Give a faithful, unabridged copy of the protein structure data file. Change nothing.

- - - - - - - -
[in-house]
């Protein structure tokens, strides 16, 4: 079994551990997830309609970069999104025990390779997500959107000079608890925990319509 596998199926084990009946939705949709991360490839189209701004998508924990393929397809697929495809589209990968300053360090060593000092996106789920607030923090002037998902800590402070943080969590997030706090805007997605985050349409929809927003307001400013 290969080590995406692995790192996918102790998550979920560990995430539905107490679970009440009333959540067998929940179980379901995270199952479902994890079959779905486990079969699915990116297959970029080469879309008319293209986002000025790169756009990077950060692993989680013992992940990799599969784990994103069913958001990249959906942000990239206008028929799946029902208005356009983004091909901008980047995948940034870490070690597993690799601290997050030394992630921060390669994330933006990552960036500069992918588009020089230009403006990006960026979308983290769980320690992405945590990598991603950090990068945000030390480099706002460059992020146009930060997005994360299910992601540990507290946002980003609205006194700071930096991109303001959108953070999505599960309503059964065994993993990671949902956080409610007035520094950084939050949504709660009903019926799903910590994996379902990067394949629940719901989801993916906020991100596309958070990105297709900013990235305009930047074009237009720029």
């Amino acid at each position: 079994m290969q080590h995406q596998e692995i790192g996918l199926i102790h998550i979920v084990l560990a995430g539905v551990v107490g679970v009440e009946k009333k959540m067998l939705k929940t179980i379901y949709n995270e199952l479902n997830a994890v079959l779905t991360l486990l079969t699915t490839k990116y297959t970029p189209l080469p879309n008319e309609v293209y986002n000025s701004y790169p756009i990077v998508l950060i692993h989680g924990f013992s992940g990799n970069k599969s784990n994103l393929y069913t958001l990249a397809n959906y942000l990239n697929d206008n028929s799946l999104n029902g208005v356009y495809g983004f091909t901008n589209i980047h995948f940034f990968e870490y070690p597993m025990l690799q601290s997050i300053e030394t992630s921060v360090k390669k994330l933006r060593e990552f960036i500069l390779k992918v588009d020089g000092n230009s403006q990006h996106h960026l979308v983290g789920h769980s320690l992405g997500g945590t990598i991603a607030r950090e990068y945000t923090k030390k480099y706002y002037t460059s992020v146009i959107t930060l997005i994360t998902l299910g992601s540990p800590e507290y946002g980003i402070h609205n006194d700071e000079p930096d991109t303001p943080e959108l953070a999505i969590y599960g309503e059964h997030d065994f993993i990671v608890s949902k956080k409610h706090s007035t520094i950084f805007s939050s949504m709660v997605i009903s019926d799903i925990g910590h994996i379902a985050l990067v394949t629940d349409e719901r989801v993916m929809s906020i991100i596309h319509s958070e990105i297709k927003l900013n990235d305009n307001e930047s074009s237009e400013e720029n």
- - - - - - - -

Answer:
[in-house]
């Protein structure tokens, strides 16, 4: 079994551990997830309609970069999104025990390779997500959107000079608890925990319509 596998199926084990009946939705949709991360490839189209701004998508924990393929397809697929495809589209990968300053360090060593000092996106789920607030923090002037998902800590402070943080969590997030706090805007997605985050349409929809927003307001400013 290969080590995406692995790192996918102790998550979920560990995430539905107490679970009440009333959540067998929940179980379901995270199952479902994890079959779905486990079969699915990116297959970029080469879309008319293209986002000025790169756009990077950060692993989680013992992940990799599969784990994103069913958001990249959906942000990239206008028929799946029902208005356009983004091909901008980047995948940034870490070690597993690799601290997050030394992630921060390669994330933006990552960036500069992918588009020089230009403006990006960026979308983290769980320690992405945590990598991603950090990068945000030390480099706002460059992020146009930060997005994360299910992601540990507290946002980003609205006194700071930096991109303001959108953070999505599960309503059964065994993993990671949902956080409610007035520094950084939050949504709660009903019926799903910590994996379902990067394949629940719901989801993916906020991100596309958070990105297709900013990235305009930047074009237009720029």
């Amino acid at each position: 079994m290969q080590h995406q596998e692995i790192g996918l199926i102790h998550i979920v084990l560990a995430g539905v551990v107490g679970v009440e009946k009333k959540m067998l939705k929940t179980i379901y949709n995270e199952l479902n997830a994890v079959l779905t991360l486990l079969t699915t490839k990116y297959t970029p189209l080469p879309n008319e309609v293209y986002n000025s701004y790169p756009i990077v998508l950060i692993h989680g924990f013992s992940g990799n970069k599969s784990n994103l393929y069913t958001l990249a397809n959906y942000l990239n697929d206008n028929s799946l999104n029902g208005v356009y495809g983004f091909t901008n589209i980047h995948f940034f990968e870490y070690p597993m025990l690799q601290s997050i300053e030394t992630s921060v360090k390669k994330l933006r060593e990552f960036i500069l390779k992918v588009d020089g000092n230009s403006q990006h996106h960026l979308v983290g789920h769980s320690l992405g997500g945590t990598i991603a607030r950090e990068y945000t923090k030390k480099y706002y002037t460059s992020v146009i959107t930060l997005i994360t998902l299910g992601s540990p800590e507290y946002g980003i402070h609205n006194d700071e000079p930096d991109t303001p943080e959108l953070a999505i969590y599960g309503e059964h997030d065994f993993i990671v608890s949902k956080k409610h706090s007035t520094i950084f805007s939050s949504m709660v997605i009903s019926d799903i925990g910590h994996i379902a985050l990067v394949t629940d349409e719901r989801v993916m929809s906020i991100i596309h319509s958070e990105i297709k927003l900013n990235d305009n307001e930047s074009s237009e400013e720029n």